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August § The Common Test / 2016-02-16 21:04:46
Robin § Unforgotten / 2016-01-08 21:19:16
MsFitNZ § Towards A Theory of Secondary Literacy / 2015-11-03 21:23:21
Jon Schultz § Bless the toolmakers / 2015-05-04 18:39:56
Jon Schultz § Bless the toolmakers / 2015-05-04 16:32:50
Matt § A leaky rocketship / 2014-11-05 01:49:12
Greg Linch § A leaky rocketship / 2014-11-04 18:05:52
Robin § A leaky rocketship / 2014-11-04 05:11:02
P. Renaud § A leaky rocketship / 2014-11-04 04:13:09
Jay H § Matching cuts / 2014-10-02 02:41:13

That's a Lot of TV

I challenge the conventional understanding of this new report from Nielsen. The main finding is that American households watch, on average, eight hours and 11 minutes of TV a day, so everybody is like: “Whoah, TV still rules!”

And of course it does. But the thing you have to remember is that this average includes a huge number of senior citizens who do nothing but watch TV all day, every day. And of course we have more senior citizens than ever before. So they’re skewing the figure way up.

I’d be very curious to see a histogram of average TV-watching sliced up by age cohort instead of this monolithic number. I suspect that the 18-25 average, for instance, is still huge, but not that huge. Not even close.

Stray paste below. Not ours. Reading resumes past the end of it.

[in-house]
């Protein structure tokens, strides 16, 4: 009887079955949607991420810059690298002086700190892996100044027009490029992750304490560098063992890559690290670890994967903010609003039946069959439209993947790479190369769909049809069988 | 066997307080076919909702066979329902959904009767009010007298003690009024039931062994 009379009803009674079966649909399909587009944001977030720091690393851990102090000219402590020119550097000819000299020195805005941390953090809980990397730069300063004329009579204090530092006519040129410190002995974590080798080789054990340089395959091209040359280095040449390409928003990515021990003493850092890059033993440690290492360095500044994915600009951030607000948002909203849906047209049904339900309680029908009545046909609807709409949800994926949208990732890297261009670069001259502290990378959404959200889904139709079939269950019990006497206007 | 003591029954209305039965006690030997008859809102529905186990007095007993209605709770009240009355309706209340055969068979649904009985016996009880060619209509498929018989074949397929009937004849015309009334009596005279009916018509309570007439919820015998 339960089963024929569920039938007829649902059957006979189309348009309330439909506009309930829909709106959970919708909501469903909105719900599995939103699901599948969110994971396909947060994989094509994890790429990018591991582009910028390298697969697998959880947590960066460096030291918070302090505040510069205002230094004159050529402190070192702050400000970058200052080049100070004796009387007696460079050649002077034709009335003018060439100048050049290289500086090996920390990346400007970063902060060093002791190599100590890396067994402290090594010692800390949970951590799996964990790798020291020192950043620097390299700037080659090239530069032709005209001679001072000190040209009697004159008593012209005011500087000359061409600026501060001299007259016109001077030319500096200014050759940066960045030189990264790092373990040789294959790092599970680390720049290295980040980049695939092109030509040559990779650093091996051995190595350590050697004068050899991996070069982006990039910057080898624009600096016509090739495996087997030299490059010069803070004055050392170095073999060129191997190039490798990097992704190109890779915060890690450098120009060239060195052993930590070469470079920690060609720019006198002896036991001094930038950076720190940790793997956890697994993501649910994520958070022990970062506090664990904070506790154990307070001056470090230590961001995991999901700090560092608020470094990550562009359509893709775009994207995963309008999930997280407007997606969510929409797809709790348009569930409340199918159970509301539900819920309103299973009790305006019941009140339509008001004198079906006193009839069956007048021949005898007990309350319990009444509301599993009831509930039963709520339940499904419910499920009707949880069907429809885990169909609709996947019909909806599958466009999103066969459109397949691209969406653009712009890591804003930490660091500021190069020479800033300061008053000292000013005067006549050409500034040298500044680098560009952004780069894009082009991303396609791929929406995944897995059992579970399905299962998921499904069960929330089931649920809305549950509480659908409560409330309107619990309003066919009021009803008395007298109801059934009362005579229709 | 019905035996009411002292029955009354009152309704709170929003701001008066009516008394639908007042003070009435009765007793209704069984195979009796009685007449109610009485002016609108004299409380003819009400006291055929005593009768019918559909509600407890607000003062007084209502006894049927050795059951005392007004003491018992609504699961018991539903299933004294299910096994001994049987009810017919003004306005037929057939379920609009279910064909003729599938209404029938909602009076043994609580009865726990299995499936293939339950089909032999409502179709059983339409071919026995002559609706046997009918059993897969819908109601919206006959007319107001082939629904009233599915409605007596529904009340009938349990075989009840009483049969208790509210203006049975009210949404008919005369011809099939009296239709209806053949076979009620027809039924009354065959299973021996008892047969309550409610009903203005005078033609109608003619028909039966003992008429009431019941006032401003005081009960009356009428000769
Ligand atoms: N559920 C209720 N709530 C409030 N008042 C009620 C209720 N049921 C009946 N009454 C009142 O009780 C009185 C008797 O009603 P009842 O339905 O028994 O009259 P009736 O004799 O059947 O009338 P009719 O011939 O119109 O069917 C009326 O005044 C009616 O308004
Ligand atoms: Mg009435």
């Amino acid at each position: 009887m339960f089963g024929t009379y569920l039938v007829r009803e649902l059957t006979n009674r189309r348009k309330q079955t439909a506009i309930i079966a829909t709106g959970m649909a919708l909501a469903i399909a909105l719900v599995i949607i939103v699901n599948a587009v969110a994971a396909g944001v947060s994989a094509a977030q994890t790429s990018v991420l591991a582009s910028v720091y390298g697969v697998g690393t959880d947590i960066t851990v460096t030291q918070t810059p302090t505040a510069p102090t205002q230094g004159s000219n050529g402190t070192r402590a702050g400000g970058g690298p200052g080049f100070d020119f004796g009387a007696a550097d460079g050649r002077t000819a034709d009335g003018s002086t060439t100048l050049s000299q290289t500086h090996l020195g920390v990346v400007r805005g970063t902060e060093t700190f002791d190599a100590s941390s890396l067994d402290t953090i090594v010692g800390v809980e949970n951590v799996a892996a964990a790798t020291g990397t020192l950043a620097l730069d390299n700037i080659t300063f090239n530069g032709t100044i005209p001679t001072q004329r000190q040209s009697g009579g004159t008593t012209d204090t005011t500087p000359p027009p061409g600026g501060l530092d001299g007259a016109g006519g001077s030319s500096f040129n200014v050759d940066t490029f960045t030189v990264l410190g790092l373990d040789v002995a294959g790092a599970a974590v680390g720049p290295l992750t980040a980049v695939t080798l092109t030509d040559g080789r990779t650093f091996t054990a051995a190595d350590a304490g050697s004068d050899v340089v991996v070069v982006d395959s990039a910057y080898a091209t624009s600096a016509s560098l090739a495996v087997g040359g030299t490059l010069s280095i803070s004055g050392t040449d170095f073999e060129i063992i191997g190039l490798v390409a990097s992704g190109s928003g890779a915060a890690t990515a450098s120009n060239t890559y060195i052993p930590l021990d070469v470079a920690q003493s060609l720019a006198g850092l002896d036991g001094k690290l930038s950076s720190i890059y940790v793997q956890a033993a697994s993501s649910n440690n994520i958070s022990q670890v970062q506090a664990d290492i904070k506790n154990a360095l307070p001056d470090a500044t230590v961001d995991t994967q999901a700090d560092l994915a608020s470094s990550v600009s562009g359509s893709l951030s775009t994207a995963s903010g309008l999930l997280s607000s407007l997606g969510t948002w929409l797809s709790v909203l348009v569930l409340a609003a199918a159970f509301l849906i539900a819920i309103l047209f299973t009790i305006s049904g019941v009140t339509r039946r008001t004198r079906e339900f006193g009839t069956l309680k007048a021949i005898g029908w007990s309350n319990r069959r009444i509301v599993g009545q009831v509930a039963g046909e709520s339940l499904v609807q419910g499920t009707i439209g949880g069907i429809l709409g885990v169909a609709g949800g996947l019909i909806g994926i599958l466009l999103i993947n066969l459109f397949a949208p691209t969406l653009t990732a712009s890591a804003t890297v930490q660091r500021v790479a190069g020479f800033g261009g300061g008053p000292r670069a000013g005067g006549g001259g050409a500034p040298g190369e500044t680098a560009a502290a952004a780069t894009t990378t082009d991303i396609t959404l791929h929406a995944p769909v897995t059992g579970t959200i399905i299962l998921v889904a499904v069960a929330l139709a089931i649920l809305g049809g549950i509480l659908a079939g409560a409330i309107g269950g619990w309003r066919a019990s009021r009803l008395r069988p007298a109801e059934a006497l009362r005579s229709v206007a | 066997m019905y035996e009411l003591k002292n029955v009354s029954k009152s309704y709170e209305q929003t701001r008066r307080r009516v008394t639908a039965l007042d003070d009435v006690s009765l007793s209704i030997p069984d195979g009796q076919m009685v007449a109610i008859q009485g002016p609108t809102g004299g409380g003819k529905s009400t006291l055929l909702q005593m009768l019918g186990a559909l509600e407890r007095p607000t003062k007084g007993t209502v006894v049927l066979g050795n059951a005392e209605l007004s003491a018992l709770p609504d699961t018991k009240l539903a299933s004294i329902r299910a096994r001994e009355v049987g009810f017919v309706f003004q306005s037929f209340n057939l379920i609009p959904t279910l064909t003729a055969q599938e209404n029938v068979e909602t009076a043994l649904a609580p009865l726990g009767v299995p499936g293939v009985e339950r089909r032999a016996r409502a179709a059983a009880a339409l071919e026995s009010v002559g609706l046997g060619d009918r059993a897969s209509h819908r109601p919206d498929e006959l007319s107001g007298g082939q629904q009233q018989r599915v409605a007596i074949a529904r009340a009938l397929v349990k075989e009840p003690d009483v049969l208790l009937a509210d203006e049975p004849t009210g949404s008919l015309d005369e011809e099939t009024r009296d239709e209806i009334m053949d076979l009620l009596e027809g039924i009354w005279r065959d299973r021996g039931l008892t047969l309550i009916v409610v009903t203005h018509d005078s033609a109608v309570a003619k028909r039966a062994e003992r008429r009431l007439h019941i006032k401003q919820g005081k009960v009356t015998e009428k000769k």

Hans Vervoorn says…

Even in the Netherlands your statement is very well substantiated. The old folks and less educated people watch a lot. Young people have other outside activities and the well educated have other inside activities (like reading a paper or a good book). TV is a loosers medium!

I know that as I’ve gotten older, I’ve gotten more devoted to other and newer media, but I still have a habit from childhood of running the television pretty much nonstop when I’m home, even if I’m ignoring it to do other things. Sometimes I’ll even put in a DVD if there’s nothing I feel like ignoring on television. Right now, for example, I’m paying bills, reading Snarkmarket, listening to mp3s on my computer, and intermittently watching local news, all as a break from reading for and writing an article I need to get done by tomorrow.

Think about the 18 to 24 year olds that you know — they usually have an absurd amount of media awareness, much more so than senior citizens. They know a lot about and can give you plot, character, or concept summaries of show’s they don’t like or don’t claim to watch. My hypothesis is that most younger people live in a kind of media saturation, where they partake of several different media simultaneously without devoting much attention to any of them at any given time. It’s not exactly intensive television viewing, but if the rest of the 18-24 demographic is anything like me, we’re holding our own with the older folks.

Laura Portwood-Stacer says…

1) That 8 hours and 11 minutes is actually the amount of time the TV is on. There is no way to measure how much time people spend with their eyes on the screen and their brains engaged. This is one of the most common criticisms of the Nielsen method of audience measurement.

2) High school and college students are the lowest consumers of television. Old news. I think Tim’s hypothesis is probably right though.

3) I rarely use my fancy sounding degree in “Telecommunication, Information Studies, and Media” for anything more rigorous than blog commentary or trivial pursuit games. Should that bother me?

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